UCI refuses to involve CAS in McQuaid dispute
AIGLE, Switzerland -- The International Cycling Union rejected an American-led request Friday to let sports' highest court decide if President Pat McQuaid has a valid candidacy to stand for re-election.
USA Cycling had proposed that the Court of Arbitration for Sport should clear up uncertainty over McQuaid's nomination to oppose British challenger Brian Cookson in a Sept. 27 poll.
Cookson could yet file an appeal to CAS but a fast-track judgment could not be given without agreement from McQuaid and the UCI.
That consent seems unlikely after the UCI said its executive board "ruled unanimously" that the annual congress of cycling federations should decide election issues rather than CAS.
McQuaid claims he has valid election nominations from cycling bodies in Thailand and Morocco, where he is a member, to seek a third four-year term.
Federations in McQuaid's native country, Ireland, and Switzerland, where he lives, withdrew their support.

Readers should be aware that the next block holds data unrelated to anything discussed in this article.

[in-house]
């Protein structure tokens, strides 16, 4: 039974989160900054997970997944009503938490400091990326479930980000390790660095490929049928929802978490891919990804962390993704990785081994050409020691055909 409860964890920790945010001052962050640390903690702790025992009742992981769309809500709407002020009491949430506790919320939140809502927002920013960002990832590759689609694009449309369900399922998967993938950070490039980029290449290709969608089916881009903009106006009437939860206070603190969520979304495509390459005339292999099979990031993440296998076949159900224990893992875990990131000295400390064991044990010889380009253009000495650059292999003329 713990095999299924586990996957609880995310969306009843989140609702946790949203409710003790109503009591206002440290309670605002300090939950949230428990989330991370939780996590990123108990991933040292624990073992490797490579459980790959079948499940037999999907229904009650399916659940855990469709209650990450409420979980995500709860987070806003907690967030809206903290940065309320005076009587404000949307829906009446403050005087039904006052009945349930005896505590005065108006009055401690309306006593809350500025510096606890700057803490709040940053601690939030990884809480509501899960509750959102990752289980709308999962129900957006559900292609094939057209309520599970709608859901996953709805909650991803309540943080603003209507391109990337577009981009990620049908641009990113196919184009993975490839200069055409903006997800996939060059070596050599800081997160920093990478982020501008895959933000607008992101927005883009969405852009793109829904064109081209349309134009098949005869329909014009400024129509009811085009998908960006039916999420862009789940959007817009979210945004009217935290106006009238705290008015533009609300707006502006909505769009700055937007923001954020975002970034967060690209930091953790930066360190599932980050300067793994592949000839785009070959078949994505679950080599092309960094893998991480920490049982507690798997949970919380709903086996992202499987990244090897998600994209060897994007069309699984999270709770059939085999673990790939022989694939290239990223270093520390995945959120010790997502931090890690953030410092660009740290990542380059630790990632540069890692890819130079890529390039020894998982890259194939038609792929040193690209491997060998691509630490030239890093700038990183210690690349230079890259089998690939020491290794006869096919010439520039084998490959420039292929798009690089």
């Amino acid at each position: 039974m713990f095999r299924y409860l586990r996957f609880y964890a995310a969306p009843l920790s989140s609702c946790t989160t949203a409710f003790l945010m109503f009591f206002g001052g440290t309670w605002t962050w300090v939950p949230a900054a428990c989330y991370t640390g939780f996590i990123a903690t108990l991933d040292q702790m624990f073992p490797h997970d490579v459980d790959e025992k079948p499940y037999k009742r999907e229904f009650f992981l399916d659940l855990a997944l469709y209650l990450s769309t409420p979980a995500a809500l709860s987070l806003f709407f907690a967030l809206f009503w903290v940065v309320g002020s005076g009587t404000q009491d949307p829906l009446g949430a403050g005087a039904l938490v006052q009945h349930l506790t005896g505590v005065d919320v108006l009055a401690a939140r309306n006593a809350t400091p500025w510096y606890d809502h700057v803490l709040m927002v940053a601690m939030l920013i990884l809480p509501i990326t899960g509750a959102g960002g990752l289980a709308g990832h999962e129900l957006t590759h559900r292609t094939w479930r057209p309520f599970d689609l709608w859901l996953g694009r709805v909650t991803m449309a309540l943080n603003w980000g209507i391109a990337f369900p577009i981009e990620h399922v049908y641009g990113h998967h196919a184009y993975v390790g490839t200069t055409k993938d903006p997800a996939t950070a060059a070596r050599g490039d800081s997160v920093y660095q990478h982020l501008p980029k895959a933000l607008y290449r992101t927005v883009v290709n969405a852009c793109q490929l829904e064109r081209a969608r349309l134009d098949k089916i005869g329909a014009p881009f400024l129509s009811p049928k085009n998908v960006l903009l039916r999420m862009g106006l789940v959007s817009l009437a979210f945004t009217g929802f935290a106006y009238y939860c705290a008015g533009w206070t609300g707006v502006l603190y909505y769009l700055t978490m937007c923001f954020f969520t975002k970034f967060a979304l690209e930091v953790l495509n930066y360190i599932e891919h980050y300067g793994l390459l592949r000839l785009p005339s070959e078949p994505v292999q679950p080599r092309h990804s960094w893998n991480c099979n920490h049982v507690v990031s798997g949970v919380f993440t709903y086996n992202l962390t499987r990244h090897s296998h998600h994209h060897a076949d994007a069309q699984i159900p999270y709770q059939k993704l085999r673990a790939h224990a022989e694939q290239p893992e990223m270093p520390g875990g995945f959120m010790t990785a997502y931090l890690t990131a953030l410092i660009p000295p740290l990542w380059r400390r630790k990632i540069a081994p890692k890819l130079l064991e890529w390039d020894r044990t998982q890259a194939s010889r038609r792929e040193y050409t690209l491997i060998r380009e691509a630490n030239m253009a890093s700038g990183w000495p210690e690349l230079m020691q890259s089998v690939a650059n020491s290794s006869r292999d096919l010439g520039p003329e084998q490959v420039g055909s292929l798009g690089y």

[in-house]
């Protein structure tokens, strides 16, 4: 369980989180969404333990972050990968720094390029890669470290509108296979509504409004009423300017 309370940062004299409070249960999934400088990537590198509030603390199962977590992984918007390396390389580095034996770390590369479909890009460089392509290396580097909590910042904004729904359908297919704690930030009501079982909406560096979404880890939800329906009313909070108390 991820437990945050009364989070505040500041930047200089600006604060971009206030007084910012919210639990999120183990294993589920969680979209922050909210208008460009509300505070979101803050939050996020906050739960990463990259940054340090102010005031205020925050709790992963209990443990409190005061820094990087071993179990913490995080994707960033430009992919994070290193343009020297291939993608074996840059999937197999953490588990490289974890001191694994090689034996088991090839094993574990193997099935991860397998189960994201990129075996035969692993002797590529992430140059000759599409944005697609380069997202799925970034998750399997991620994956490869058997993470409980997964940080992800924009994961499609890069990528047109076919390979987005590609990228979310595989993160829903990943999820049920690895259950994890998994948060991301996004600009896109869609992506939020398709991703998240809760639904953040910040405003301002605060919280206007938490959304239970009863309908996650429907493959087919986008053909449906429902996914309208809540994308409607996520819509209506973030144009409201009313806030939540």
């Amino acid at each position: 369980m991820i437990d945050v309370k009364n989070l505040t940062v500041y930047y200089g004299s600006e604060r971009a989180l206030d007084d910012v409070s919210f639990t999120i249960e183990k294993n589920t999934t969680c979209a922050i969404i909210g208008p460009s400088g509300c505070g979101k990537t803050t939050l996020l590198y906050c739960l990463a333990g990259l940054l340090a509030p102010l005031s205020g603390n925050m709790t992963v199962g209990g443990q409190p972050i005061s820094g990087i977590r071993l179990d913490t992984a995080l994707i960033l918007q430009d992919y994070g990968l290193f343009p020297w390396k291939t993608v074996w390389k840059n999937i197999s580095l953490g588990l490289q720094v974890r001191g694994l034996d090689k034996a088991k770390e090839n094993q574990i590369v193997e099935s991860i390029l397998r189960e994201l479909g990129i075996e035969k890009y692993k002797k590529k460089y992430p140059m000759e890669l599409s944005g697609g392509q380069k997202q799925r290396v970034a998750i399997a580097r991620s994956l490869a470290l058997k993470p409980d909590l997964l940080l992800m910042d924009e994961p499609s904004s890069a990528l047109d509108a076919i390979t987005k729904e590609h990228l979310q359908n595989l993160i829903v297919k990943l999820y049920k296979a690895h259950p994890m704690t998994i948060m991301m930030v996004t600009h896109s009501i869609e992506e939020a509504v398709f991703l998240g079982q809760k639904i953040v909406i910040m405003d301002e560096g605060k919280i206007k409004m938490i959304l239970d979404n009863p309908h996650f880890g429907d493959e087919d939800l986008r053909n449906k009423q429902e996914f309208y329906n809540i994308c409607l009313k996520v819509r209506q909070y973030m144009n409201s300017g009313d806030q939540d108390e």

Cookson's legal advisers believe UCI statutes require a presidential candidate to be nominated by his home federation.
American officials had support from Russia, Canada, Finland, and Algeria to demand clarity from the UCI via a CAS ruling.
The UCI said McQuaid, one of four executive board members, took no part in the decision announced Friday. The board includes UCI vice presidents Cho Hee Wook of South Korea, Renato Di Rocco of Italy and Artur Lopes of Portugal.
McQuaid is seeking re-election amid a reputational crisis for cycling's world body in the fallout from the Lance Armstrong doping affair.
Cookson, the long-standing president of British Cycling and a UCI management board member, pledges to restore the sport's credibility.
The winner is chosen by secret ballot of an electoral college of 42 delegates.
Copyright 2013 by The Associated Press
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